Zinbryta

2017 KEI asks HHS to use Bayh-Dole rights in Zinbryta patent (drug for multiple sclerosis), September 15, 2017.

2012-2013-nih-march-in-request-for-ritonavir

Pages on the 2012-2013 NIH Request October 15, 2013. 15 frequently asked questions about the 2012 ritonavir March-In petition /node/1815 October 8, 2013. Congress asked to hold hearings on NIH failure to address abuses of government financed medical inventions /node/1805… Continue Reading

2010 Fabrazyme March-In Request

NIH rejects Fabrazyme March-In Petition December 7, 2010. Press release from Fabry patients: DHHS denies patient’s march-in request to end Genzyme’s rationing of treatment for Fabry Disease citing that FDA rules block manufactures from supplying the drug in a timely… Continue Reading

Government Funded Inventions

This page has some broken links, due to some issues with our hosting company. The issues should be fixed soon.—– We have a page on Bayh-Dole march-in and royalty free cases here. KEI efforts to address pricing and other public… Continue Reading

2017: NIH non-response response to KEI and MSF comments on the proposed exclusive license of Zika vaccine patents to PaxVax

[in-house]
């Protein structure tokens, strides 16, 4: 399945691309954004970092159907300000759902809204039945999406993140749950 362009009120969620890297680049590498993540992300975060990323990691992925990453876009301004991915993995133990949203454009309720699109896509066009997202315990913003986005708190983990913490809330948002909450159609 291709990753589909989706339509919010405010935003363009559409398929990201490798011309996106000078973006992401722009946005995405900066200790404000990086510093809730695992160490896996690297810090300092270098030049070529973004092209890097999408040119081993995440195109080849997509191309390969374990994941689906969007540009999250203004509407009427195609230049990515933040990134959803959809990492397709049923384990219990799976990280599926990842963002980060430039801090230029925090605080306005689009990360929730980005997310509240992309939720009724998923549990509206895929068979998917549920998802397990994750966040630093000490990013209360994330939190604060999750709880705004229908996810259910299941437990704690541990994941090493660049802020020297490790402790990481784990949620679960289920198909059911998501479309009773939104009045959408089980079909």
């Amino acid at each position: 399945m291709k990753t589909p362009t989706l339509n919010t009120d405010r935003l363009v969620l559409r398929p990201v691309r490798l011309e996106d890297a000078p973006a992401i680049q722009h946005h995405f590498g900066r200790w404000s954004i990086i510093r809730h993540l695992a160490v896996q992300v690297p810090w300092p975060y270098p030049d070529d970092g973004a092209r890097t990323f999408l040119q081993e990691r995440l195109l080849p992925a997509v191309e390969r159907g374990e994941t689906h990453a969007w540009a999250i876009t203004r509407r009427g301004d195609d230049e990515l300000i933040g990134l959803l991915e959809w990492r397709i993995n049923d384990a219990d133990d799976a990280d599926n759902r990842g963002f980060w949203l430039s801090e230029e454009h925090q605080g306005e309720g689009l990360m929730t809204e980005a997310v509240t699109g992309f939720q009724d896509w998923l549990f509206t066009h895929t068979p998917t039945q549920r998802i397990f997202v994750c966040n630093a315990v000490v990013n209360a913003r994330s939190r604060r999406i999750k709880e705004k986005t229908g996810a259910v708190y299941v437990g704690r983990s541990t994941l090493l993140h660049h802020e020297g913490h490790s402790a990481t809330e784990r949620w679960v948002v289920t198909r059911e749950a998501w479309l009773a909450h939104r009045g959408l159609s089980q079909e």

(More on government funded inventions here. Other KEI comments on NIH licenses are found here.) On November 30, 2017, KEI has received a response from the National Institute of Allergy and Infectious Diseases regarding our previous joint comments with MSFon the proposed exclusive… Continue Reading

KEI asks HHS to use Bayh-Dole rights in Zinbryta patent (drug for multiple sclerosis)

Attached is a letter sent on September 14, 2017 to Andrew Bremberg, an Assistant to the President and the Director of the Domestic Policy Council at the White House, and Keagan Lenihan, a Senior Adviser to HHS Secretary Tom Price, regarding Zinbrytra (INN: daclizumab), a drug to approved by the FDA to treat multiple sclerosis. (PDF version here)

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2017: Kymriah, the Novartis $475,000 CAR T treatment, received 50 percent Orphan Drug tax credit on trials

Missing in the reporting on the Novartis price for Kymriah, its new $475,000 CAR T treatment, is that Novartis received an Orphan Drug designation in February 3, 2015, and sequently received a tax credit subsidy from the United States equal to 50 percent of the cost of qualifying clinical trials.

From the FDA database on Orphan Designations:
https://www.accessdata.fda.gov/scripts/opdlisting/oopd/detailedIndex.cfm?cfgridkey=463114

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Workshop: Patents, the Public Interest and Two New Medical Technologies: CRISPR and CAR T

Workshop: Patents, the Public Interest and Two New Medical Technologies: Clustered Regularly Interspaced Short Palindromic Repeats (CRISPR), Chimeric Antigen Receptors (CAR) technologies

On September 15th, 2017, Knowledge Ecology International will be hosting a workshop on: “Patents, the Public Interest and Two New Medical Technologies: CRISPR and CAR T.”

If you are unable to attend in person, a livestream of the event will be available here

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